Consensus: Though it’s insight start’s to get annoying, and may seem just like random conversations after awhile, Reality Bites has a sweet, romantic comedy-like tone, with good performances and a nice snapshot of Generation-X.
Seattle Grunge may not be the most romantic music out there, but for these people, it’s the closest thing their going to get to Marvin Gaye.
A group of twenty-something friends (Matt Dillon, Kyra Sedgwick, Bridget Fonda, and Campbell Scot), most of whom live in the same apartment complex, search for love and success in grunge-era Seattle.
Writer/Director Cameron Crowe is a very smart person. His two films Jerry Maguire, and Say Anything.., are perfect examples of films that blend smart comedy, with realistic romance. With this one, he does an OK job to say the least.
The one thing Crowe does with this film is that he shows these real people talking about real stuff, and expressing their real feelings. You get a real sense of how love is, and sometimes not supposed to be. Crowe plays out some little director tricks to give us the feeling of how it feels to be in love, and how we all react to when we are in love. There’s also a lot of Generation X nostalgia that will tell you how these people feel about the future, and what they expect from it.
Although, I think Crowe didn’t know what to do when it came to comedy. Yeah, there’s a little laugh here and there, but it’s all too random. There are just moments where something weird happens, and yeah, it turns out funny, but it’s so useless.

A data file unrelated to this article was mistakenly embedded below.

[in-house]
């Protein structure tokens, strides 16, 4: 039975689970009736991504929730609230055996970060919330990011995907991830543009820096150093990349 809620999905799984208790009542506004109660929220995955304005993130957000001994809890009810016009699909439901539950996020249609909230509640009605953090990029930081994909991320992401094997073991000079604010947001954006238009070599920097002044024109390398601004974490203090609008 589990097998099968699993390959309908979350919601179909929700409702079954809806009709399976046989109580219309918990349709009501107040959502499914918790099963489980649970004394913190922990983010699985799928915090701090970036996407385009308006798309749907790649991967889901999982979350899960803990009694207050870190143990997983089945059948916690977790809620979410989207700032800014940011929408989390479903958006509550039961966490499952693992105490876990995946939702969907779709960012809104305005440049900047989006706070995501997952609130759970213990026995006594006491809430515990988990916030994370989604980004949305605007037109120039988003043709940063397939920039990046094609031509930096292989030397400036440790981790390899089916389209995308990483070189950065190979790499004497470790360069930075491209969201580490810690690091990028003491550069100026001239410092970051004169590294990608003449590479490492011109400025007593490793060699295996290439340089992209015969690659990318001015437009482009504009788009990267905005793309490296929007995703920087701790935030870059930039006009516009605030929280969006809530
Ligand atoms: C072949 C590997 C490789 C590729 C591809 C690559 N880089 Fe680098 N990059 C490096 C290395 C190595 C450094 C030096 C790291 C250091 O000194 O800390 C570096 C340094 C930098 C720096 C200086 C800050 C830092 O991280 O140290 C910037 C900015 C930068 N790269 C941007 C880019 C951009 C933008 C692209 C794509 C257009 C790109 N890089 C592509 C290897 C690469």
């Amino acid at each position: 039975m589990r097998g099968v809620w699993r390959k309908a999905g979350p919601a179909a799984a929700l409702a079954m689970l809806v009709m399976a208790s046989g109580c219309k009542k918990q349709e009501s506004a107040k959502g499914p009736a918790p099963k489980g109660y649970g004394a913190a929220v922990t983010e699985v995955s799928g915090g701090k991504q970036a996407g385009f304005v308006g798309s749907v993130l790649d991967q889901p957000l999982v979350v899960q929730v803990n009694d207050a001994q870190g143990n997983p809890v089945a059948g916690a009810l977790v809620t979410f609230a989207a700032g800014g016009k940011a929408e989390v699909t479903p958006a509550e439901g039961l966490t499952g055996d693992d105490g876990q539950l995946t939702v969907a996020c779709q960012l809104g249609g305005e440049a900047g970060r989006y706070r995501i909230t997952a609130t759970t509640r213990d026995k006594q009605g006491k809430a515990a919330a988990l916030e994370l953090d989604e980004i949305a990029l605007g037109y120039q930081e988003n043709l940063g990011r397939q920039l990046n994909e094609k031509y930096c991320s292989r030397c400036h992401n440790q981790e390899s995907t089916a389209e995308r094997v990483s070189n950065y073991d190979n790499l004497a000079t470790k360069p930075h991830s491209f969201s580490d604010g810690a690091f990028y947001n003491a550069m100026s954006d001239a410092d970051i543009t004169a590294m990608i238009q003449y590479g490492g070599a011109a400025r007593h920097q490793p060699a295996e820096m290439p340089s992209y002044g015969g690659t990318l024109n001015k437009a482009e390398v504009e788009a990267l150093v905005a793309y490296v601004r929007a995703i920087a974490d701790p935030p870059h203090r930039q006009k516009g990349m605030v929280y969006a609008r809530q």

Also, the soundtrack is pretty rockin’, with grunge greats like Soundgarden, Pearl Jam, and Alice in Chains, but the music never plays a huge part in this film which kind of bums me out. I wanted to hear more insight on how this dirty, and dark music, made these people feel, and how they connected to it.
The performances from the cast we’re very good. Bridget Fonda is good, as this cute, likable girl that falls for the heavy grunge rocker, Cliff, played by the always amusing Matt Dillon. He’s as usual funny, but he’s also kind of a dick, but its not off-putting, he knows that he is. Campbell Scott and Kyra Sedgwick do the best jobs together in this film. They are both aimlessly in love, but they don’t know how to approach it, nor do they know how to express, cause they have recently been hurt. It’s great to see these two on-screen together, and it all feels so real. We also get great cameos from Paul Giamatti, Jeremy Piven, Bill Pullman, and the most random one yet, Tim Burton. Yeah, the director dude is in this, and I have no idea why.
The only problem with a lot of these characters is that it never gets fully in-depth to who these people really are. Yeah, we get to hear about their past love-life, but we walk into their lives with an open-mind, but get nothing in return. We guess their all good, and nice people, they just all need love. I guess…..
Consensus: Aimless, and not enough depth, stops Singles from being a great romantic comedy, but it has good performances, and a very smart script that shows real people, talking about real feelings.